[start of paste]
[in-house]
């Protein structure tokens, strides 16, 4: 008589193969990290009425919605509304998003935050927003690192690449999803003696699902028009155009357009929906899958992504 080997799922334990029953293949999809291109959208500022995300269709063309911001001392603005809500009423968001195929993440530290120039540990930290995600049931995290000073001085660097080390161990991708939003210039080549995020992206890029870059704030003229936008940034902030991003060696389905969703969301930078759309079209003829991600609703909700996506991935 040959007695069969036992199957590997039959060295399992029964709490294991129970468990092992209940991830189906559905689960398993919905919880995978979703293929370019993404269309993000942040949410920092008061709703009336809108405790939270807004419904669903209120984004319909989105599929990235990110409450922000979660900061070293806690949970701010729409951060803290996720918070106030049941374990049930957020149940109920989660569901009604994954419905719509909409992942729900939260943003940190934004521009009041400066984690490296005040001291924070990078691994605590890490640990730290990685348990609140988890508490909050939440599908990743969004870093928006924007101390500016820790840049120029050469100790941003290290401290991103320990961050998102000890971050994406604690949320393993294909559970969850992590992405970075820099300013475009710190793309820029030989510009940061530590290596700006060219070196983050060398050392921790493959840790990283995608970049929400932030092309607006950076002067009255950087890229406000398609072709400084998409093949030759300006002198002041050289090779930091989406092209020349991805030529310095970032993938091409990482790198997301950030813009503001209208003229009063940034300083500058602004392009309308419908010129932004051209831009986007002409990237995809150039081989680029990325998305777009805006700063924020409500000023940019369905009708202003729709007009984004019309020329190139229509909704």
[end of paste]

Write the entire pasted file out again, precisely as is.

[in-house]
């Protein structure tokens, strides 16, 4: 008589193969990290009425919605509304998003935050927003690192690449999803003696699902028009155009357009929906899958992504 080997799922334990029953293949999809291109959208500022995300269709063309911001001392603005809500009423968001195929993440530290120039540990930290995600049931995290000073001085660097080390161990991708939003210039080549995020992206890029870059704030003229936008940034902030991003060696389905969703969301930078759309079209003829991600609703909700996506991935 040959007695069969036992199957590997039959060295399992029964709490294991129970468990092992209940991830189906559905689960398993919905919880995978979703293929370019993404269309993000942040949410920092008061709703009336809108405790939270807004419904669903209120984004319909989105599929990235990110409450922000979660900061070293806690949970701010729409951060803290996720918070106030049941374990049930957020149940109920989660569901009604994954419905719509909409992942729900939260943003940190934004521009009041400066984690490296005040001291924070990078691994605590890490640990730290990685348990609140988890508490909050939440599908990743969004870093928006924007101390500016820790840049120029050469100790941003290290401290991103320990961050998102000890971050994406604690949320393993294909559970969850992590992405970075820099300013475009710190793309820029030989510009940061530590290596700006060219070196983050060398050392921790493959840790990283995608970049929400932030092309607006950076002067009255950087890229406000398609072709400084998409093949030759300006002198002041050289090779930091989406092209020349991805030529310095970032993938091409990482790198997301950030813009503001209208003229009063940034300083500058602004392009309308419908010129932004051209831009986007002409990237995809150039081989680029990325998305777009805006700063924020409500000023940019369905009708202003729709007009984004019309020329190139229509909704």